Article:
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Chariot of Fire

By Deborah R. Huso
Posted On Aug 19, 2016
Chariot of Fire

Call her Glady. Call her the “Gladyator.” Call her crazy. But don’t call this diminutive ball of fire— at 94, the oldest woman to complete a marathon— old.

by Anne Garzouzie

 

The finish line—about 100 meters away—beckons under the searing hot sun. Why not just stop for a small nap? That’s just not who she is. Gladys Burrill, age 94, replays in her mind the agonizing scenes from past marathons during which she failed to reach the end. One time she fell victim to a stomach virus; another time her husband had passed away and she simply ran out of go-juice. While it has happened before, it’s not going to happen again. She is stronger, and people from all over the world wait expectantly for her to finish. She starts to sing a hymn her father taught her at two years old, “We’ll gather at the river, the beautiful, beautiful river…”

The first thing Ms. Burrill did when she crossed her most recent finish line, two years ago, was give thanks to God. Then, with tears of joy streaming, she collapsed into the arms of her grandson and absorbed the staccato of flashlights popping from all directions. The time on the clock: 9 hours, 53 minutes, and 16 seconds. Burrill found herself walking into the Guinness Book of Records—the oldest woman to successfully complete a marathon. Do the math… she was 92.

Burrill is now eyeing her next marathon with eagerness. “I’ve always been really athletic, and usually I am out there walking alone,” she says. “But back in 2003 I was in Hawaii, and I saw fireworks just before the marathon started at 5am. It inspired me, and I thought I’m going to do it next year. And the next year, I did.”

How exactly does a 92-year-old woman find the fortitude to complete a grueling 26-plus mile marathon, when most people a quarter her age can barely negotiate the walk from the living room to the kitchen? “If you haven’t dared, you haven’t lived,” Burrill insists.

Throughout her life, Burrill has lived according to that very dare. “My husband and I have gone to the Arctic Circle and to the Arctic Ocean,” she says. “No matter where I have been, I have this feeling of a challenge that I have to want to try something. When I was seventy, I hiked the Arctic Circle by myself at twenty-degrees-below in the cold, and walked across the frozen river for about a mile.”

How does she do it? “I eat a very simple diet,” Burrill insists. “I am mostly a vegetarian. In the mornings, I have a banana and cold oatmeal. I never cook the oatmeal, and that’s the way I like it during the day. I also don’t eat dessert. Once in a while I will have a little bit, but I’m not a dessert eater, unless it’s something like fresh fruit.”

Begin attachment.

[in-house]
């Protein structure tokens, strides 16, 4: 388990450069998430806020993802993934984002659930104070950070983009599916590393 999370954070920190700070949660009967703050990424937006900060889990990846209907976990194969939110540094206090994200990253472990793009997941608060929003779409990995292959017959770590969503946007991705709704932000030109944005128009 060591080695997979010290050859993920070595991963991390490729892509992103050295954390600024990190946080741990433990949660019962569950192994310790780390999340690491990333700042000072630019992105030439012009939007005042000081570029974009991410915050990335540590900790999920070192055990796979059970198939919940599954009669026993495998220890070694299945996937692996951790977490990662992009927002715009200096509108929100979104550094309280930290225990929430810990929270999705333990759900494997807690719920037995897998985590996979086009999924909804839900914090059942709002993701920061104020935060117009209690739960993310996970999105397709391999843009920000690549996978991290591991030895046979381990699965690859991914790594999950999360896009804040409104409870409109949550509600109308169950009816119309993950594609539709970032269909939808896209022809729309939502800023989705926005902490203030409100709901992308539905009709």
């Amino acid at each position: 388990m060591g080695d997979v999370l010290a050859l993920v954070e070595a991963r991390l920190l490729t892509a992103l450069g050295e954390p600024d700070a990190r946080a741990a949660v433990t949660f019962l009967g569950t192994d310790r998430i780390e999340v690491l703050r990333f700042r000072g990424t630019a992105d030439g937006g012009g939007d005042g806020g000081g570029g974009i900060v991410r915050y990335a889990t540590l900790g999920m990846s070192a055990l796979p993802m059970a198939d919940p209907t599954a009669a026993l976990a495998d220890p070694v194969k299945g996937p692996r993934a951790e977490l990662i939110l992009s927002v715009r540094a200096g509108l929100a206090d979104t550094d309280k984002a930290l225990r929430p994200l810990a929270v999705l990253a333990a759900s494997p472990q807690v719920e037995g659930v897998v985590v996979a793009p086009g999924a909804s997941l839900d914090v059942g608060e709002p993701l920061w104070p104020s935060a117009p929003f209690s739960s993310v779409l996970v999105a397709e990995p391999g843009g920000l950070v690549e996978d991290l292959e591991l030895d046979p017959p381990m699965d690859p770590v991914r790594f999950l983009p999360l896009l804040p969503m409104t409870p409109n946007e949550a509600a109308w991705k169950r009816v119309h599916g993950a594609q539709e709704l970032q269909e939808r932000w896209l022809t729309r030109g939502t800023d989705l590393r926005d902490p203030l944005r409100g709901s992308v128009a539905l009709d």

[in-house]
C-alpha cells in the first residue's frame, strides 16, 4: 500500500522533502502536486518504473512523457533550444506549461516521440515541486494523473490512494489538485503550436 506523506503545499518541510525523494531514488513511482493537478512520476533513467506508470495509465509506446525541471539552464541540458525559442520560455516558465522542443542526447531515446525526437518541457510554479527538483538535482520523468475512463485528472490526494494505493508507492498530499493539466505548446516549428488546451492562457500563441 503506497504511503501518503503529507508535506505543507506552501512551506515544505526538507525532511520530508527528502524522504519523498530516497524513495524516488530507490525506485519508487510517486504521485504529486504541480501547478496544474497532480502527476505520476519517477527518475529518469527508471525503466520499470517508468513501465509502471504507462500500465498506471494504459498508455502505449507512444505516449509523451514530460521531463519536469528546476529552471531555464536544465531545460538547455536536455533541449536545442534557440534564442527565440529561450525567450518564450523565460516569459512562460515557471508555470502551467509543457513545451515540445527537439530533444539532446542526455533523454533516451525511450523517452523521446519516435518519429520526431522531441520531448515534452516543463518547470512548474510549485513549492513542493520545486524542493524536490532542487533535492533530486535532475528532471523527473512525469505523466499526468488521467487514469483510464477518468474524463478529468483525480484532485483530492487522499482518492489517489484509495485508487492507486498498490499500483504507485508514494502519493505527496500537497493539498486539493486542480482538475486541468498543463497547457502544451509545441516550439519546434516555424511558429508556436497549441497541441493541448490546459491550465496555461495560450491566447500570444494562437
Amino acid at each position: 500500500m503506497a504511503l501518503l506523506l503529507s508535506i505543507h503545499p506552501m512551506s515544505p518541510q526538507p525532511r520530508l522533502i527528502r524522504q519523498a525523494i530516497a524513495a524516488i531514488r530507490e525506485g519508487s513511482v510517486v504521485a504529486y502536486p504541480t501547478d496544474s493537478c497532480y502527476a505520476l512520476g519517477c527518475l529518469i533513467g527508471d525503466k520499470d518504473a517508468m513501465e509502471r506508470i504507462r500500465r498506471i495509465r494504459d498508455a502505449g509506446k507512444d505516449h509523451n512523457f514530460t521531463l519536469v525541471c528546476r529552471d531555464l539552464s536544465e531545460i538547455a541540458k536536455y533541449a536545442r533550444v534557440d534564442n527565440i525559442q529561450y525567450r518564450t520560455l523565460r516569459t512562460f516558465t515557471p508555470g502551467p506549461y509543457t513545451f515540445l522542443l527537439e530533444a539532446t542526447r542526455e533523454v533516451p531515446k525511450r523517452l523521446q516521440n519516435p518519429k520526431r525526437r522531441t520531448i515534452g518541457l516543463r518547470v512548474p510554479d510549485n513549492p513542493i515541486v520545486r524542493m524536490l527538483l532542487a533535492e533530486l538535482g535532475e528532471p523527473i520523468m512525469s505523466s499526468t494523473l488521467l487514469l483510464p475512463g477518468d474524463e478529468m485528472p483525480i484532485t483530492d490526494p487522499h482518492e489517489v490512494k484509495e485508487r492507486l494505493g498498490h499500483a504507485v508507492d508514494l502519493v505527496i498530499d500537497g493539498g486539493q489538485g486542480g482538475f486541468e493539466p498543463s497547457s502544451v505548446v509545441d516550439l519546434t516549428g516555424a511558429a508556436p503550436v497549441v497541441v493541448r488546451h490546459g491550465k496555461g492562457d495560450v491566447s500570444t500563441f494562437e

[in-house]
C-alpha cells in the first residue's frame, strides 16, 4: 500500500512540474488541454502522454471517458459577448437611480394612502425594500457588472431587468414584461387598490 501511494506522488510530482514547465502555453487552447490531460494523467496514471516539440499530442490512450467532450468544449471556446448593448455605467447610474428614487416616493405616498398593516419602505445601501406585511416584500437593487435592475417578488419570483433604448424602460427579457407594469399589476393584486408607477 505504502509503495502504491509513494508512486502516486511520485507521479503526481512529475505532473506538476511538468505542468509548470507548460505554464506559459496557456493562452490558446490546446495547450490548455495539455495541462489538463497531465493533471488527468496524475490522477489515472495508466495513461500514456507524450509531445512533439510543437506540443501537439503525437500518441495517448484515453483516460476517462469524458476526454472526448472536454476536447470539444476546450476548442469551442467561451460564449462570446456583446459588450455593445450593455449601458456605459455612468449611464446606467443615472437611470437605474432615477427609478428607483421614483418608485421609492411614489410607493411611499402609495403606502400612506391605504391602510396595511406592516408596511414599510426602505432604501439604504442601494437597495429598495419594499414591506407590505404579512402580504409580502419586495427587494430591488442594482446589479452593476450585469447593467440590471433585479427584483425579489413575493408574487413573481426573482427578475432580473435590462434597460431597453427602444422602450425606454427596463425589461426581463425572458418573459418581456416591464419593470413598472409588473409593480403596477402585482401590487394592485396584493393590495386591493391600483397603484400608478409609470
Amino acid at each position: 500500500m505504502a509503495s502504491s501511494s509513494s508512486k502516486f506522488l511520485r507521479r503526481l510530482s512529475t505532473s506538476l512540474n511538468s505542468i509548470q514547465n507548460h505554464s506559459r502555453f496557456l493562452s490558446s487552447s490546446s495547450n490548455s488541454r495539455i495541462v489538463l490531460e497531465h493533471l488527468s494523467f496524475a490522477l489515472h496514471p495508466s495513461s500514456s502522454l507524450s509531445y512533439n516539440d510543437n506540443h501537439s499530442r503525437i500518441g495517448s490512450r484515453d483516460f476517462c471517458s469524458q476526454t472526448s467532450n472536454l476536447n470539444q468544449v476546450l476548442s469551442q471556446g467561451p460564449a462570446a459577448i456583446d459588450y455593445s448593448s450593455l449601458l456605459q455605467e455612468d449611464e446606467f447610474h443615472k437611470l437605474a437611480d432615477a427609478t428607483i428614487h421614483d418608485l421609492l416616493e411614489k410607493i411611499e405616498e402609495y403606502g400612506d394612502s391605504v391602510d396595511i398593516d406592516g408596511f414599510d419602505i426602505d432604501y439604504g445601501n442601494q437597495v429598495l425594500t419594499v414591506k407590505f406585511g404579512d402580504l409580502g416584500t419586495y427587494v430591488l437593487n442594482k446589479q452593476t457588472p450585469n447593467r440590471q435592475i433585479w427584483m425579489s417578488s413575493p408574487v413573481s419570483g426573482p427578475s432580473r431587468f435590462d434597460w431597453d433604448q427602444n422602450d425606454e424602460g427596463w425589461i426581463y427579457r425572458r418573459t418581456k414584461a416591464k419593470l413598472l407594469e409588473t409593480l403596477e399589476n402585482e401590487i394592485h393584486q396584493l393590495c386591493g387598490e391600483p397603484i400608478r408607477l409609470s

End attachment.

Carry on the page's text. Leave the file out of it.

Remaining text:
Then, of course, there is the walking. For as long as she can remember, Burrill has walked at every given opportunity. “I climbed Mount Hood when my daughter was only six weeks old,” she recalls. “There were several friends that wanted to do it, so they talked me into doing it.”

Since “Glady” was a young child, the outdoors beckoned. In nature, she always feels closer to God. Born

to an immigrant family from Finland, Burrill was the youngest of six children. Her father named her Gladys “because I had to bring gladness,” she smiles. “When I was eleven, I had polio and it took me a summer to overcome it. We were very poor, and I didn’t go to the doctor in the beginning because I didn’t realize how serious it was. But I overcame it.”

Throughout her life, Burrill has overcome a host of challenges, many of which she set down herself as a gauntlet of determination. Back when most women of her generation were content

to bake the perfect cake, Burrill was earning her pilot’s license and flying around the countryside. “I started out when I was about fifty-five, and it was just such a wonderful experience—being up in the sky and looking down,” Burrill says. “It is very important for people to have a dream. Sometimes it can be an impossible dream, as long as it keeps your mind going. I would like to go to space. That’s one of my dreams.”

Burrill’s top advice to other people of every size and shape? Simply give of yourself in some small way. “Just touching somebody is so uplifting to me,” she says. “I think maybe people are expecting too much out of life, and that the simple things are more important.”

Always upbeat, Burrill has one habit that could perhaps be called Glady’s magic trick: “I’ve always smiled,” says Burrill. And what a beautiful smile it is. “It’s important. It’s part of my life, and that means so much to people. They tell me that: Don’t quit smiling.”